(Monitor: t. 614; l. 225'; b. 37'; dr. 6'6"; dph. 9'1"; cpl. 65; a. 1 11" sb.)
(ACM-1: dp. 880; l. 188'2"; b. 37'; dr. 12'6"; s. 12 k.; cpl. 69; a. 1 40mm.; cl. Chimo)
The second Chimo (ACM-1) was built as Colonel Charles W. Bundy for the Army by Marietta Manufacturing Co., Point Pleasant, W. Va.; converted at Norfolk Navy Yard; acquired by the Navy 7 April 1944; commissioned the same day, Lieutenant J. W. Gross, USNR, in command; and reported to the Atlantic Fleet.
Chimo sailed from Norfolk 13 May 1944 for Plymouth, England and the Normandy beaches. She lay at anchor off Utah Beach from 7 to 19 June as flagship of Commander Minesweepers West, providing tender services to British and United States minesweeping forces as they kept lanes open for the movement of supplies vital to the invasion buildup. Between 20 June 1944 and 5 March 1945, Chimo operated from Plymouth along the coast of France at Cherbourg, Baie de St. Brieuc, and Brest. She cleared Plymouth 5 March for overhaul in the States and on 11 June, departed Norfolk arriving at San Diego 3 July for voyage repairs and training. In mid-September 1945, Chimo began duty off Eniwetok, Saipan, and Okinawa until 1 February 1946, when she put into Sasebo. Chimo cleared Sasebo 10 March for Saipan, Eniwetok, Pearl Harbor, and San Francisco, arriving 16 April. Chimo was decommissioned 21 May 1946, transferred to the War Shipping Administration and sold 28 September 1948.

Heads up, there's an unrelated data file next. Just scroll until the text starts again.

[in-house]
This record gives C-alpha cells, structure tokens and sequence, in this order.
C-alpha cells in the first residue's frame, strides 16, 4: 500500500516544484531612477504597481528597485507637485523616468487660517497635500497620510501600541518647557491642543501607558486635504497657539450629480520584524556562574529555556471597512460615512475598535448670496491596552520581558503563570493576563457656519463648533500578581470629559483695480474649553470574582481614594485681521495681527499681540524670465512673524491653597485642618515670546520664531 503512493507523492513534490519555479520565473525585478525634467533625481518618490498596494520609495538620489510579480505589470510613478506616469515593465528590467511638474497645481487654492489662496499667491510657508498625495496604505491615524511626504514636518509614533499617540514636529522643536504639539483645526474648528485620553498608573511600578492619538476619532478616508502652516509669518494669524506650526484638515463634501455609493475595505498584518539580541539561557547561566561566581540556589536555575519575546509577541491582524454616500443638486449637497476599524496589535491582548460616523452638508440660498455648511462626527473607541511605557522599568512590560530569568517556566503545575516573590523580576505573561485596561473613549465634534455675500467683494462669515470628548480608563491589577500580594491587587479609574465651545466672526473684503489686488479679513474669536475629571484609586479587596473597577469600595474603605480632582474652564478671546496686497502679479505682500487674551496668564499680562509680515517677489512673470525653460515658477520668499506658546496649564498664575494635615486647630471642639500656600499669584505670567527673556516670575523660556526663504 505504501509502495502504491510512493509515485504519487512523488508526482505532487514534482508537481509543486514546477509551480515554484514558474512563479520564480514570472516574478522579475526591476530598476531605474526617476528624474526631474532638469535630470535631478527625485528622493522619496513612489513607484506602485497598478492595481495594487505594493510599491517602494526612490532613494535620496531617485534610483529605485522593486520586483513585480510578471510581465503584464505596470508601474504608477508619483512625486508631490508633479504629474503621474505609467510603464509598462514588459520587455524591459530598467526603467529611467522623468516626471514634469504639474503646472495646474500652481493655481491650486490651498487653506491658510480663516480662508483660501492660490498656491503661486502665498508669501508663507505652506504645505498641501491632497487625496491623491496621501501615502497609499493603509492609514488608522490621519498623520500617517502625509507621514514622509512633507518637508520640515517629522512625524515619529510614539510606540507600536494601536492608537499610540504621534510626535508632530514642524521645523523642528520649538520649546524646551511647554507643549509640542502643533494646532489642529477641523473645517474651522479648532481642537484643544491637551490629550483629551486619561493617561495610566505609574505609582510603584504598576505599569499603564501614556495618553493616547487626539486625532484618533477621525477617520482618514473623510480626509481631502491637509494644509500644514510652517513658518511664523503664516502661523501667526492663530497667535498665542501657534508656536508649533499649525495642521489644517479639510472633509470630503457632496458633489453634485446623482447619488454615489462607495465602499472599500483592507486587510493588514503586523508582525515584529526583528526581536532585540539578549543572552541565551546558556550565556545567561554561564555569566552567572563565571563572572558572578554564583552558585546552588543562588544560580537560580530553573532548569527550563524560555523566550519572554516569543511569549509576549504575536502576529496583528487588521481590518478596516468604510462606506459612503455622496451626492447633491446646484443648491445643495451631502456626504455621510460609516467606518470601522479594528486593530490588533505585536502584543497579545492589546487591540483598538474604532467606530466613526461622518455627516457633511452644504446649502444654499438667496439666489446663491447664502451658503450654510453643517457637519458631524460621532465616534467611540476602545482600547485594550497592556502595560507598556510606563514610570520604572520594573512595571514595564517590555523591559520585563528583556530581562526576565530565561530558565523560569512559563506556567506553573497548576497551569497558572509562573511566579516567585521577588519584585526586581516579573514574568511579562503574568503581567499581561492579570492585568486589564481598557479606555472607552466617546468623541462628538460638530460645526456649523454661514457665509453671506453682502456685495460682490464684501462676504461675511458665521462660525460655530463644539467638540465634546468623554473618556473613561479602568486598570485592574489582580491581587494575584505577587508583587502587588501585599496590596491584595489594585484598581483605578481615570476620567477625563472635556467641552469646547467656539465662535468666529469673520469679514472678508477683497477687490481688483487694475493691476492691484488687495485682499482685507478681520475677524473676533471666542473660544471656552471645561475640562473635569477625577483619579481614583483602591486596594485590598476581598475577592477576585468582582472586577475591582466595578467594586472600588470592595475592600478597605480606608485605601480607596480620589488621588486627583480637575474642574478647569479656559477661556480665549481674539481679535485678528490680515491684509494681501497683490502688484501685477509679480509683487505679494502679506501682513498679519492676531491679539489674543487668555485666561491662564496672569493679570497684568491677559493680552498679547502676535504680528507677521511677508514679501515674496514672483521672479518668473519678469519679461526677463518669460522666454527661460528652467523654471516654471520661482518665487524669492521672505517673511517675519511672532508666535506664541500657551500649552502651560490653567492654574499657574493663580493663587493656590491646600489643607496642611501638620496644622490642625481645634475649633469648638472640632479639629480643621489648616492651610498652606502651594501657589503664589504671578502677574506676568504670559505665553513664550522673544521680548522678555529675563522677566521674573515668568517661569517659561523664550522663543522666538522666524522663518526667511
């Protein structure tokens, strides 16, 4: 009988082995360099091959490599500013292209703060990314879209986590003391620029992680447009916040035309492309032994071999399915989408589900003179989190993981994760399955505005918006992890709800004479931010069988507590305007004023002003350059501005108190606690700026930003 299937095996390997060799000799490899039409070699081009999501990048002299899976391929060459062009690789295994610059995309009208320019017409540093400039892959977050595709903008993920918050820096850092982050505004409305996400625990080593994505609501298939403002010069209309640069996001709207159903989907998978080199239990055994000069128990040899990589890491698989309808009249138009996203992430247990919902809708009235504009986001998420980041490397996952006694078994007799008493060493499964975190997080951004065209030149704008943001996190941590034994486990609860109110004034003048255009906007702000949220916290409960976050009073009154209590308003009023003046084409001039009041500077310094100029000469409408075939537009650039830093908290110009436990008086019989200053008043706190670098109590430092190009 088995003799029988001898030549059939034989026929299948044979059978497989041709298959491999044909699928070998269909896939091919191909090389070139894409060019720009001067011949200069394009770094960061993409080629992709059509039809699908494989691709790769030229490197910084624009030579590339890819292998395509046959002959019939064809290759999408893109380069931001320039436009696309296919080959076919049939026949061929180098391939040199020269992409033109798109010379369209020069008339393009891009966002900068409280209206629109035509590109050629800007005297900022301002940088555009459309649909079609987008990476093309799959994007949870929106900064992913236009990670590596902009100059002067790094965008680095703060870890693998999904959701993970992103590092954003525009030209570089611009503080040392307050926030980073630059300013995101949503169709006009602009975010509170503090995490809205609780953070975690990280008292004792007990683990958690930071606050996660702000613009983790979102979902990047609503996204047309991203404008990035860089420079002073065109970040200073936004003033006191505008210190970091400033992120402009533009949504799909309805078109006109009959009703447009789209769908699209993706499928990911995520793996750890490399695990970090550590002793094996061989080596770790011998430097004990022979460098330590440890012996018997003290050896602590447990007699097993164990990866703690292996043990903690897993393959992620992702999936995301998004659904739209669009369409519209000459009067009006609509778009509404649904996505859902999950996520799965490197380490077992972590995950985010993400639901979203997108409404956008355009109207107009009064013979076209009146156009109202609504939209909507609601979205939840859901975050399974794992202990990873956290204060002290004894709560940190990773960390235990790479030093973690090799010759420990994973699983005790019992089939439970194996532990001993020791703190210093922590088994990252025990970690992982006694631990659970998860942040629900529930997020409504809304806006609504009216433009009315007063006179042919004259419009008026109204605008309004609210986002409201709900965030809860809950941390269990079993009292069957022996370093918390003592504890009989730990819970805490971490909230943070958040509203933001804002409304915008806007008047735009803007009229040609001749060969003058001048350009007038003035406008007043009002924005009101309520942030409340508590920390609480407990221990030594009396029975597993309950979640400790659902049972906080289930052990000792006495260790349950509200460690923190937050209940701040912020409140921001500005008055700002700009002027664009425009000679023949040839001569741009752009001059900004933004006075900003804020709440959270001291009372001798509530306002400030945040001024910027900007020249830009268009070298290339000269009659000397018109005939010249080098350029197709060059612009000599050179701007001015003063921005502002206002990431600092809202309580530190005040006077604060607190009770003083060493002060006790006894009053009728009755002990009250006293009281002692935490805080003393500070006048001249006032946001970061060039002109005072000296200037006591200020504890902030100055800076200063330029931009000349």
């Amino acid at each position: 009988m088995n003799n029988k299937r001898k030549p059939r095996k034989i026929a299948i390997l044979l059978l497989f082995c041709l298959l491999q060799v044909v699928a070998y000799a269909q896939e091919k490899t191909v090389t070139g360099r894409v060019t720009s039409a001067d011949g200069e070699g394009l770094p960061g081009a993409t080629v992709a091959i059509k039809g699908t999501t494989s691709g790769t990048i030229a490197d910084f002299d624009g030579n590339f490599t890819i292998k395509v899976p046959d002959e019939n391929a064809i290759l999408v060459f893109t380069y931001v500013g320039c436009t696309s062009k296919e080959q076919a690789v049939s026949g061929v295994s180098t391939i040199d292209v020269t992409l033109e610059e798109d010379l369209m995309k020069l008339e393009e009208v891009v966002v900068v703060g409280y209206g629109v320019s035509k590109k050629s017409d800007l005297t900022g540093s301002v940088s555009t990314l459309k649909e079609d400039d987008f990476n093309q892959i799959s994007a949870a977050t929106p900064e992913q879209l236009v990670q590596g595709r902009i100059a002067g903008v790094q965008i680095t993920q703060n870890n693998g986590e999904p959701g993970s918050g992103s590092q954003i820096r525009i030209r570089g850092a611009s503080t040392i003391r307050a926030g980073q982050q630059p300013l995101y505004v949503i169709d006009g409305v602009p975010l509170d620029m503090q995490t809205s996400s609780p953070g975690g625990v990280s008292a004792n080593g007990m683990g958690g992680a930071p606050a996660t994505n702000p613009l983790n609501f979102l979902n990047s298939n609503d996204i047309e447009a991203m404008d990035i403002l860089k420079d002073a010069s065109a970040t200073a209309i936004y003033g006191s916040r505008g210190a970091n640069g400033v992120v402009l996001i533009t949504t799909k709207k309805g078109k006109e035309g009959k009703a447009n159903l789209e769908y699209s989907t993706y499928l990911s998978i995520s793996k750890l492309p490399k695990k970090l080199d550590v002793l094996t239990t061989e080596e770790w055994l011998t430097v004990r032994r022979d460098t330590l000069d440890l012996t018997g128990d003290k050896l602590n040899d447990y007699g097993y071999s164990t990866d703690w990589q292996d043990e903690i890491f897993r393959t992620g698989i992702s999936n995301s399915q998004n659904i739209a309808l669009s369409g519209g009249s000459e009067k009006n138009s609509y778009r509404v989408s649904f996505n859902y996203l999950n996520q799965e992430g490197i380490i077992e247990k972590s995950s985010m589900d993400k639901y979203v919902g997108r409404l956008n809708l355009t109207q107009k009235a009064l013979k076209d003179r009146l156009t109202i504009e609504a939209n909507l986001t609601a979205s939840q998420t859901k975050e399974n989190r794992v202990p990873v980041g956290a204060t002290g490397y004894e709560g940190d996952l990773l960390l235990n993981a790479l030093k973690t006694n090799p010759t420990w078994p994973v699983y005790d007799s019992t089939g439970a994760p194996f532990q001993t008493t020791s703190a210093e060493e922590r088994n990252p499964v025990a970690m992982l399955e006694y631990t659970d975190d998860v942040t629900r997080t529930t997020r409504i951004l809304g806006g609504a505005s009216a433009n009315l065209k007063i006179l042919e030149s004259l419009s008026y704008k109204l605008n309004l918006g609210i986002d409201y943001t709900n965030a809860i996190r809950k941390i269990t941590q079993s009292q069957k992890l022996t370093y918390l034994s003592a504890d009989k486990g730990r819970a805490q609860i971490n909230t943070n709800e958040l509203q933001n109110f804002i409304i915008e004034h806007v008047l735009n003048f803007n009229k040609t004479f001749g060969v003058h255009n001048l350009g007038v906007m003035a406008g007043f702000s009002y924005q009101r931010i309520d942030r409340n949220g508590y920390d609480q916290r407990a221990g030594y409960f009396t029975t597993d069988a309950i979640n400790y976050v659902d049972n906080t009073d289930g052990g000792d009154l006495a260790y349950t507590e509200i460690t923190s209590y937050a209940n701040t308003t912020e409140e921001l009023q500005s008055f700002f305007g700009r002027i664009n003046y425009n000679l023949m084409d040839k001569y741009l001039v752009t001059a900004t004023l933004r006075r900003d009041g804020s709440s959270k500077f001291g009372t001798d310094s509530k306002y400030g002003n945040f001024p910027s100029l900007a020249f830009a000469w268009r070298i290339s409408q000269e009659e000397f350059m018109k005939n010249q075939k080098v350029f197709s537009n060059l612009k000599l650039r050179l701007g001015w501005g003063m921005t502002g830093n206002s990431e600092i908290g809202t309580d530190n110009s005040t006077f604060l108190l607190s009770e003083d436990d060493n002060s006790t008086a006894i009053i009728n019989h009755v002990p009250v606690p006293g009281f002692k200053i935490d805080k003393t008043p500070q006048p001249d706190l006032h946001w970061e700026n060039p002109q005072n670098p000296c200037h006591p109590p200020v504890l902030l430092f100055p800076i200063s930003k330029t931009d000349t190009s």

Chimo received two battle stars for World War II service.